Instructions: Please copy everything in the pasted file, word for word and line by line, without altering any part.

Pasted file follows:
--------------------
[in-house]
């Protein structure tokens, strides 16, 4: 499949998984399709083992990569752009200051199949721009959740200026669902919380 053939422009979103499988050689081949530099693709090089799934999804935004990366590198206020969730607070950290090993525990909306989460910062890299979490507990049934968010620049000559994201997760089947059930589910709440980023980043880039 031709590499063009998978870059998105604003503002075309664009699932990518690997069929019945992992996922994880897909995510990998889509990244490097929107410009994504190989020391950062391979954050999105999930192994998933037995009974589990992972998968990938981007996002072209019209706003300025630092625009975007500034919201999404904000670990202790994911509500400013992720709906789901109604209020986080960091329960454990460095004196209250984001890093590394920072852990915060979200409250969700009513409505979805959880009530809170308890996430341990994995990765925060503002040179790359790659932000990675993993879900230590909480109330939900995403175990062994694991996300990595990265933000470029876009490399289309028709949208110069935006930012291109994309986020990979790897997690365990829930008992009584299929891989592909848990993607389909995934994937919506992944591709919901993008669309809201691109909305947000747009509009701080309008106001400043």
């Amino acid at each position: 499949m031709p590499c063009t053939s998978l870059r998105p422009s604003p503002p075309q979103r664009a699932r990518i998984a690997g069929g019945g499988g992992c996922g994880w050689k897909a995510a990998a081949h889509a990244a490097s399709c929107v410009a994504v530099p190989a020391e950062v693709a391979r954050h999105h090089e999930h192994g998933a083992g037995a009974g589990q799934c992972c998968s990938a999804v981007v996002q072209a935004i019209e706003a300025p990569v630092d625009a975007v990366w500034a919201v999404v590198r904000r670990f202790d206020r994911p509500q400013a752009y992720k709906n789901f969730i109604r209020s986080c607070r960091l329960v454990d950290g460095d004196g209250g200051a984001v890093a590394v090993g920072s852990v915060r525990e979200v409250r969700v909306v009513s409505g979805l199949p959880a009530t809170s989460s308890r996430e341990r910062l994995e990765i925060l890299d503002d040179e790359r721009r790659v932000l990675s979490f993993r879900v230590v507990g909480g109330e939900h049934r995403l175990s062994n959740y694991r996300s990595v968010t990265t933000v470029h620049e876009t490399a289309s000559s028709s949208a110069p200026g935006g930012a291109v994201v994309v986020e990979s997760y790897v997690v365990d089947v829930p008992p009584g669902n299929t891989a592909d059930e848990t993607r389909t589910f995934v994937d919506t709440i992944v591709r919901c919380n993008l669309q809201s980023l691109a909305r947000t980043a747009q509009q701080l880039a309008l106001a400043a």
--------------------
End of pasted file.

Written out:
[in-house]
């Protein structure tokens, strides 16, 4: 499949998984399709083992990569752009200051199949721009959740200026669902919380 053939422009979103499988050689081949530099693709090089799934999804935004990366590198206020969730607070950290090993525990909306989460910062890299979490507990049934968010620049000559994201997760089947059930589910709440980023980043880039 031709590499063009998978870059998105604003503002075309664009699932990518690997069929019945992992996922994880897909995510990998889509990244490097929107410009994504190989020391950062391979954050999105999930192994998933037995009974589990992972998968990938981007996002072209019209706003300025630092625009975007500034919201999404904000670990202790994911509500400013992720709906789901109604209020986080960091329960454990460095004196209250984001890093590394920072852990915060979200409250969700009513409505979805959880009530809170308890996430341990994995990765925060503002040179790359790659932000990675993993879900230590909480109330939900995403175990062994694991996300990595990265933000470029876009490399289309028709949208110069935006930012291109994309986020990979790897997690365990829930008992009584299929891989592909848990993607389909995934994937919506992944591709919901993008669309809201691109909305947000747009509009701080309008106001400043």
């Amino acid at each position: 499949m031709p590499c063009t053939s998978l870059r998105p422009s604003p503002p075309q979103r664009a699932r990518i998984a690997g069929g019945g499988g992992c996922g994880w050689k897909a995510a990998a081949h889509a990244a490097s399709c929107v410009a994504v530099p190989a020391e950062v693709a391979r954050h999105h090089e999930h192994g998933a083992g037995a009974g589990q799934c992972c998968s990938a999804v981007v996002q072209a935004i019209e706003a300025p990569v630092d625009a975007v990366w500034a919201v999404v590198r904000r670990f202790d206020r994911p509500q400013a752009y992720k709906n789901f969730i109604r209020s986080c607070r960091l329960v454990d950290g460095d004196g209250g200051a984001v890093a590394v090993g920072s852990v915060r525990e979200v409250r969700v909306v009513s409505g979805l199949p959880a009530t809170s989460s308890r996430e341990r910062l994995e990765i925060l890299d503002d040179e790359r721009r790659v932000l990675s979490f993993r879900v230590v507990g909480g109330e939900h049934r995403l175990s062994n959740y694991r996300s990595v968010t990265t933000v470029h620049e876009t490399a289309s000559s028709s949208a110069p200026g935006g930012a291109v994201v994309v986020e990979s997760y790897v997690v365990d089947v829930p008992p009584g669902n299929t891989a592909d059930e848990t993607r389909t589910f995934v994937d919506t709440i992944v591709r919901c919380n993008l669309q809201s980023l691109a909305r947000t980043a747009q509009q701080l880039a309008l106001a400043a």